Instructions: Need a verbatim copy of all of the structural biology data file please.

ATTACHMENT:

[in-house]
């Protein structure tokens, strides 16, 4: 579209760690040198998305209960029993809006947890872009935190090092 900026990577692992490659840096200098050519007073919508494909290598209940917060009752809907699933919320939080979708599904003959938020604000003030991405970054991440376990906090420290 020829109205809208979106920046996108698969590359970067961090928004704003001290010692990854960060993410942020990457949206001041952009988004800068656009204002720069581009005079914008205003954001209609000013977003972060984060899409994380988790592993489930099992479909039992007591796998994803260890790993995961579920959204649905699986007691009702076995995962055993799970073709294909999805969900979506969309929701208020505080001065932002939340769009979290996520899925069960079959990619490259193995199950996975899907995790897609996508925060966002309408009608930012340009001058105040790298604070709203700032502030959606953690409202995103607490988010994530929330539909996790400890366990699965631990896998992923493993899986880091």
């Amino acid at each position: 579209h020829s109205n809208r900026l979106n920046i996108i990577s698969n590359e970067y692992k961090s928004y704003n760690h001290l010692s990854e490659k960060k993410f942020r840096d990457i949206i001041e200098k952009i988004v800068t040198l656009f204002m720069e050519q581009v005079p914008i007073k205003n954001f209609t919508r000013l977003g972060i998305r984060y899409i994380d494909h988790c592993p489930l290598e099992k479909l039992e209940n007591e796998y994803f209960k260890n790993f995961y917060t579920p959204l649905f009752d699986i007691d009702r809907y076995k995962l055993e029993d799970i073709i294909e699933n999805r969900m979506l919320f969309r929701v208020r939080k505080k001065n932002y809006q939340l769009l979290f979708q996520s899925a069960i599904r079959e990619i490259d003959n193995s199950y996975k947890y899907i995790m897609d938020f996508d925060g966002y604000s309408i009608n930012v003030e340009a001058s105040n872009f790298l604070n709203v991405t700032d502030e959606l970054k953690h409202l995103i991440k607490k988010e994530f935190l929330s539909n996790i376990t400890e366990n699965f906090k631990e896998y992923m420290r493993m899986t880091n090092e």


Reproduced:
[in-house]
């Protein structure tokens, strides 16, 4: 579209760690040198998305209960029993809006947890872009935190090092 900026990577692992490659840096200098050519007073919508494909290598209940917060009752809907699933919320939080979708599904003959938020604000003030991405970054991440376990906090420290 020829109205809208979106920046996108698969590359970067961090928004704003001290010692990854960060993410942020990457949206001041952009988004800068656009204002720069581009005079914008205003954001209609000013977003972060984060899409994380988790592993489930099992479909039992007591796998994803260890790993995961579920959204649905699986007691009702076995995962055993799970073709294909999805969900979506969309929701208020505080001065932002939340769009979290996520899925069960079959990619490259193995199950996975899907995790897609996508925060966002309408009608930012340009001058105040790298604070709203700032502030959606953690409202995103607490988010994530929330539909996790400890366990699965631990896998992923493993899986880091």
């Amino acid at each position: 579209h020829s109205n809208r900026l979106n920046i996108i990577s698969n590359e970067y692992k961090s928004y704003n760690h001290l010692s990854e490659k960060k993410f942020r840096d990457i949206i001041e200098k952009i988004v800068t040198l656009f204002m720069e050519q581009v005079p914008i007073k205003n954001f209609t919508r000013l977003g972060i998305r984060y899409i994380d494909h988790c592993p489930l290598e099992k479909l039992e209940n007591e796998y994803f209960k260890n790993f995961y917060t579920p959204l649905f009752d699986i007691d009702r809907y076995k995962l055993e029993d799970i073709i294909e699933n999805r969900m979506l919320f969309r929701v208020r939080k505080k001065n932002y809006q939340l769009l979290f979708q996520s899925a069960i599904r079959e990619i490259d003959n193995s199950y996975k947890y899907i995790m897609d938020f996508d925060g966002y604000s309408i009608n930012v003030e340009a001058s105040n872009f790298l604070n709203v991405t700032d502030e959606l970054k953690h409202l995103i991440k607490k988010e994530f935190l929330s539909n996790i376990t400890e366990n699965f906090k631990e896998y992923m420290r493993m899986t880091n090092e």